Wednesday, January 12, 2011

In The Arroyo

"In The Arroyo"
22" X 28" Oil on Canvas
I was heading to take reference shots of the Colorado St bridge at the Arroyo Seco in Pasadena. Along the way the path went by these nice sycamore trees casting some nice shadows under the dense canopy. I've been trying to paint more sycamore trees so I decided to paint this scene....shadows, Fun painting to do and full of small challenges along the way. This is a busy painting and one I would have stayed away from painting a couple of years ago. I'm feeling more confident with these types of scenes and am starting to enjoy their challenges. The background foliage is mostly just suggested work and after the initial colors are blocked in it becomes just a matter of suggesting leaves and shadows with bits of color notes. In the end it looks more than it really is...all a matter of suggestion which goes a long way in painting. Below are two images of the early stages of this painting .

Above you can see the background "tree" colors blocked in and at this stage I was starting to add "leaf" detail. Just blocking in the underlying background colors fills up the canvas pretty quick. I did this stage before going to bed and thenit overnight tacking up so in the morning I came back to it and just starting dabbing in the "leaves" and edges of the blocked in colors.

In the upper image you can see more of the background suggested color nots are in and I'm moving on to blocking in the dried leafy trail floor. Once these colors were in I went back over them scumbling with a worn brush and knife adding detail to that area. After a while I just jumped around the canvas dialing it all in until it looked and felt finished....and that's it.


Marian Fortunati said...

This is another amazing painting ... I thought it was a photo at first. I really enjoyed your step by step too...
Just fabulous!! You're really on a roll!

Ron Guthrie said...

Hi Marian,
Glad you like this one. I had so much fun painting this...except the a little tedious due to it's size. These large ones do suck up some time to get going but once they do things pick up and you can't wait to finish.

I would have taken more pics but I didn't think of it until after I was into it and then kept forgetting, haha. Thanks for the nice're doing some really nice work too! Love those houses!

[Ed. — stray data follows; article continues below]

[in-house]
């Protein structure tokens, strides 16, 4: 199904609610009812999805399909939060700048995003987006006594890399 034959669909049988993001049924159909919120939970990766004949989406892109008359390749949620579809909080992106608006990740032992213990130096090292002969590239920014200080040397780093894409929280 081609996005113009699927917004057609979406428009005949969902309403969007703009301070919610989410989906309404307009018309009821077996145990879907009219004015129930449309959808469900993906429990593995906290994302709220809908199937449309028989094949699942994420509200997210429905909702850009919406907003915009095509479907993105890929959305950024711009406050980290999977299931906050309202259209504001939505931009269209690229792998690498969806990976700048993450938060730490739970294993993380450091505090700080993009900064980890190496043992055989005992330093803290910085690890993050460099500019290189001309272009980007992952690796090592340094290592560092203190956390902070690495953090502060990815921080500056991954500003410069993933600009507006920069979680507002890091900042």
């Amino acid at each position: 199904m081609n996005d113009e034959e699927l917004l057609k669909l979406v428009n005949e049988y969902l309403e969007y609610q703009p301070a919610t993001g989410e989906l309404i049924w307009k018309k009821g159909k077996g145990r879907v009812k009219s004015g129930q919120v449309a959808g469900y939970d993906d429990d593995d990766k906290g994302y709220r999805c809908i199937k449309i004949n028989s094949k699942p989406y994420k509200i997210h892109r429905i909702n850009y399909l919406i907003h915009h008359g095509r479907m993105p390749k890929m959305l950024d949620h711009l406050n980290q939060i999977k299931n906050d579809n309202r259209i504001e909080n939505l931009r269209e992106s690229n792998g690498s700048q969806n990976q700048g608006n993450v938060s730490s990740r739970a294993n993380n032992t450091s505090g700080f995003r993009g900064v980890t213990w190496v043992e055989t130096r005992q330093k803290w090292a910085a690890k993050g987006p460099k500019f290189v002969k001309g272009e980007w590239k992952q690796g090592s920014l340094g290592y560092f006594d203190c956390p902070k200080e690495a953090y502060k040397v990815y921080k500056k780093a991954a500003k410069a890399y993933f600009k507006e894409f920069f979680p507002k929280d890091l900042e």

Pam Holnback said...

So realistic. Thanks for sharing your steps.

Ron Guthrie said...

You're welcome Pam. Thanks for taking a look at the painting and posting your feedback. I appreciate it.

Shelley Smart said...

I've always loved your work (although not commented) and this one takes one's breath away! Just beautiful! It's amazing how the background says so much painted so simply. Less IS more sometimes!

Ron Guthrie said...

Hi Shelley,
Thanks a lot for the comments. It took me a while to figure out how to do a complex background and it was all just a matter of keeping it simple, working in layers with just small color notes suggesting the details. It always looks like so much more was going on there. Glad you got something out of this painting Shelley.

Typh said...

Great painting Ron!
You remember me Fortunate Ornaghi. You can see this image of this little well-known Italian painter.

Frank (Italy)

Typh said...

sorry for link above,
try this

Best Regards!

Dianne said...

This is really lovely. It looks real, but it also has a wonderful feeling to it. What hit me first was the wonderful sense of depth, it pulls the eye right in. The one just below this one also has a wonderful sense of depth. Congratulations!

Ron Guthrie said...

Hi Dianne,
Thanks a lot for the comments. I'm glad the depth in this painting works as well as it does. Being a scene under trees, and with a busy tree blocked background, it was very much an effort to add any depth at all. Thanks again.